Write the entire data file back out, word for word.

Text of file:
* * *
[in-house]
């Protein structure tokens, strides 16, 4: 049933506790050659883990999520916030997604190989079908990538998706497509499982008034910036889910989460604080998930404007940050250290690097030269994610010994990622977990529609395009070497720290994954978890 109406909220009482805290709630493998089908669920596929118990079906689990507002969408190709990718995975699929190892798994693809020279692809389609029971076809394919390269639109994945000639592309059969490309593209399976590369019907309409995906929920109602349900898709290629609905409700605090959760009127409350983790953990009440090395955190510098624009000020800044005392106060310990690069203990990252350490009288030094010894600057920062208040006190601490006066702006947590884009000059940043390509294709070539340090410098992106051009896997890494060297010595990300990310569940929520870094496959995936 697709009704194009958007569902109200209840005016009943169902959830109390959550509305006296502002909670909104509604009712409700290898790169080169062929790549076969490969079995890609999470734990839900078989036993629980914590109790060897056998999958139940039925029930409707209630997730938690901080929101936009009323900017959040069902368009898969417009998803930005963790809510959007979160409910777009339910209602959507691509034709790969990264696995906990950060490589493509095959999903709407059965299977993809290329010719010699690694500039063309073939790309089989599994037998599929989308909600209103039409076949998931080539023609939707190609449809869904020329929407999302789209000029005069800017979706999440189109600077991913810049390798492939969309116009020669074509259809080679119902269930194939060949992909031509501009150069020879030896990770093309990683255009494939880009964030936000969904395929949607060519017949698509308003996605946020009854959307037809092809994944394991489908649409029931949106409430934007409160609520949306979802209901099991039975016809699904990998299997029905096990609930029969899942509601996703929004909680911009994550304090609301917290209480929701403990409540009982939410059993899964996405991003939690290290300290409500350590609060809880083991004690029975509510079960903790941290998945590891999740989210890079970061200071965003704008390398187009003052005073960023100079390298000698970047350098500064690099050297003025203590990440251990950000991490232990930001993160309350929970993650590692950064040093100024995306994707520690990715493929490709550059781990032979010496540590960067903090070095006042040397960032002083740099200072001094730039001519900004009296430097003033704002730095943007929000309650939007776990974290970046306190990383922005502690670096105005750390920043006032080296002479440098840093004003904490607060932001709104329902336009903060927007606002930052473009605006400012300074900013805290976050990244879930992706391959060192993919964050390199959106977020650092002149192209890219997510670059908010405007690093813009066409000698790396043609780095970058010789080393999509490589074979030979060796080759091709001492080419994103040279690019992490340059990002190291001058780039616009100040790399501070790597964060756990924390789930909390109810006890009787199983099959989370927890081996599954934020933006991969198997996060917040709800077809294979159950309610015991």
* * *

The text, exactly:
[in-house]
């Protein structure tokens, strides 16, 4: 049933506790050659883990999520916030997604190989079908990538998706497509499982008034910036889910989460604080998930404007940050250290690097030269994610010994990622977990529609395009070497720290994954978890 109406909220009482805290709630493998089908669920596929118990079906689990507002969408190709990718995975699929190892798994693809020279692809389609029971076809394919390269639109994945000639592309059969490309593209399976590369019907309409995906929920109602349900898709290629609905409700605090959760009127409350983790953990009440090395955190510098624009000020800044005392106060310990690069203990990252350490009288030094010894600057920062208040006190601490006066702006947590884009000059940043390509294709070539340090410098992106051009896997890494060297010595990300990310569940929520870094496959995936 697709009704194009958007569902109200209840005016009943169902959830109390959550509305006296502002909670909104509604009712409700290898790169080169062929790549076969490969079995890609999470734990839900078989036993629980914590109790060897056998999958139940039925029930409707209630997730938690901080929101936009009323900017959040069902368009898969417009998803930005963790809510959007979160409910777009339910209602959507691509034709790969990264696995906990950060490589493509095959999903709407059965299977993809290329010719010699690694500039063309073939790309089989599994037998599929989308909600209103039409076949998931080539023609939707190609449809869904020329929407999302789209000029005069800017979706999440189109600077991913810049390798492939969309116009020669074509259809080679119902269930194939060949992909031509501009150069020879030896990770093309990683255009494939880009964030936000969904395929949607060519017949698509308003996605946020009854959307037809092809994944394991489908649409029931949106409430934007409160609520949306979802209901099991039975016809699904990998299997029905096990609930029969899942509601996703929004909680911009994550304090609301917290209480929701403990409540009982939410059993899964996405991003939690290290300290409500350590609060809880083991004690029975509510079960903790941290998945590891999740989210890079970061200071965003704008390398187009003052005073960023100079390298000698970047350098500064690099050297003025203590990440251990950000991490232990930001993160309350929970993650590692950064040093100024995306994707520690990715493929490709550059781990032979010496540590960067903090070095006042040397960032002083740099200072001094730039001519900004009296430097003033704002730095943007929000309650939007776990974290970046306190990383922005502690670096105005750390920043006032080296002479440098840093004003904490607060932001709104329902336009903060927007606002930052473009605006400012300074900013805290976050990244879930992706391959060192993919964050390199959106977020650092002149192209890219997510670059908010405007690093813009066409000698790396043609780095970058010789080393999509490589074979030979060796080759091709001492080419994103040279690019992490340059990002190291001058780039616009100040790399501070790597964060756990924390789930909390109810006890009787199983099959989370927890081996599954934020933006991969198997996060917040709800077809294979159950309610015991």